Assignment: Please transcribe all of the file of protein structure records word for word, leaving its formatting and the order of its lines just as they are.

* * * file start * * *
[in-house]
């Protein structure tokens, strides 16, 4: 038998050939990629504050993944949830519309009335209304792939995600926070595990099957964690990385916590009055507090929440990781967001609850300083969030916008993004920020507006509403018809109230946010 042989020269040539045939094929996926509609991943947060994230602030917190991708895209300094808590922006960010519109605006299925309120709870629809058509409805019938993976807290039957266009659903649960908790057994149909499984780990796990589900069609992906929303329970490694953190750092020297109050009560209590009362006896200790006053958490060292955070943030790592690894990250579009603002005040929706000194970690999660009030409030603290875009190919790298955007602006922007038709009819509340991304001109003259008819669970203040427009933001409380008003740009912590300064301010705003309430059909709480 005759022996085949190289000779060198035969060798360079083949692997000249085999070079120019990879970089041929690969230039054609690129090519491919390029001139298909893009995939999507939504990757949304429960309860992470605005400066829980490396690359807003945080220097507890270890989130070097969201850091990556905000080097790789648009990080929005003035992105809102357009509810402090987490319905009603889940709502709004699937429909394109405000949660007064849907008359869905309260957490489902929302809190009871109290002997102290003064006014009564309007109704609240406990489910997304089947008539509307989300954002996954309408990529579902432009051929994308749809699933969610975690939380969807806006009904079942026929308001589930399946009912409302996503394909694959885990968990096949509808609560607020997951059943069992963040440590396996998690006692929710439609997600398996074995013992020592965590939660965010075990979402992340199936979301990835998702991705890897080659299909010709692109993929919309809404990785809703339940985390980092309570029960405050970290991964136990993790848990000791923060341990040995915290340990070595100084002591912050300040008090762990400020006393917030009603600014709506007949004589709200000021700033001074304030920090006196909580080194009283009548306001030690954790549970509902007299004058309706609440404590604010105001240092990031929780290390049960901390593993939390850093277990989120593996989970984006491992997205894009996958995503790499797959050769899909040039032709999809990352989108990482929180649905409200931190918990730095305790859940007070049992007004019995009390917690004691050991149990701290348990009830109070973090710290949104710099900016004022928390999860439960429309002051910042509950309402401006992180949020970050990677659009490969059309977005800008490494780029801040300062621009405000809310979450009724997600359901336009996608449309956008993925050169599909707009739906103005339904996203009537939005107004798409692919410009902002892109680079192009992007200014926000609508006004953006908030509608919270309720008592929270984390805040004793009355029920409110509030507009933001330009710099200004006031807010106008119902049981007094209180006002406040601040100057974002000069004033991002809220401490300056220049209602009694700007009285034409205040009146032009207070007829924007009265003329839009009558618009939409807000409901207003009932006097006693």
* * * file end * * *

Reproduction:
[in-house]
């Protein structure tokens, strides 16, 4: 038998050939990629504050993944949830519309009335209304792939995600926070595990099957964690990385916590009055507090929440990781967001609850300083969030916008993004920020507006509403018809109230946010 042989020269040539045939094929996926509609991943947060994230602030917190991708895209300094808590922006960010519109605006299925309120709870629809058509409805019938993976807290039957266009659903649960908790057994149909499984780990796990589900069609992906929303329970490694953190750092020297109050009560209590009362006896200790006053958490060292955070943030790592690894990250579009603002005040929706000194970690999660009030409030603290875009190919790298955007602006922007038709009819509340991304001109003259008819669970203040427009933001409380008003740009912590300064301010705003309430059909709480 005759022996085949190289000779060198035969060798360079083949692997000249085999070079120019990879970089041929690969230039054609690129090519491919390029001139298909893009995939999507939504990757949304429960309860992470605005400066829980490396690359807003945080220097507890270890989130070097969201850091990556905000080097790789648009990080929005003035992105809102357009509810402090987490319905009603889940709502709004699937429909394109405000949660007064849907008359869905309260957490489902929302809190009871109290002997102290003064006014009564309007109704609240406990489910997304089947008539509307989300954002996954309408990529579902432009051929994308749809699933969610975690939380969807806006009904079942026929308001589930399946009912409302996503394909694959885990968990096949509808609560607020997951059943069992963040440590396996998690006692929710439609997600398996074995013992020592965590939660965010075990979402992340199936979301990835998702991705890897080659299909010709692109993929919309809404990785809703339940985390980092309570029960405050970290991964136990993790848990000791923060341990040995915290340990070595100084002591912050300040008090762990400020006393917030009603600014709506007949004589709200000021700033001074304030920090006196909580080194009283009548306001030690954790549970509902007299004058309706609440404590604010105001240092990031929780290390049960901390593993939390850093277990989120593996989970984006491992997205894009996958995503790499797959050769899909040039032709999809990352989108990482929180649905409200931190918990730095305790859940007070049992007004019995009390917690004691050991149990701290348990009830109070973090710290949104710099900016004022928390999860439960429309002051910042509950309402401006992180949020970050990677659009490969059309977005800008490494780029801040300062621009405000809310979450009724997600359901336009996608449309956008993925050169599909707009739906103005339904996203009537939005107004798409692919410009902002892109680079192009992007200014926000609508006004953006908030509608919270309720008592929270984390805040004793009355029920409110509030507009933001330009710099200004006031807010106008119902049981007094209180006002406040601040100057974002000069004033991002809220401490300056220049209602009694700007009285034409205040009146032009207070007829924007009265003329839009009558618009939409807000409901207003009932006097006693």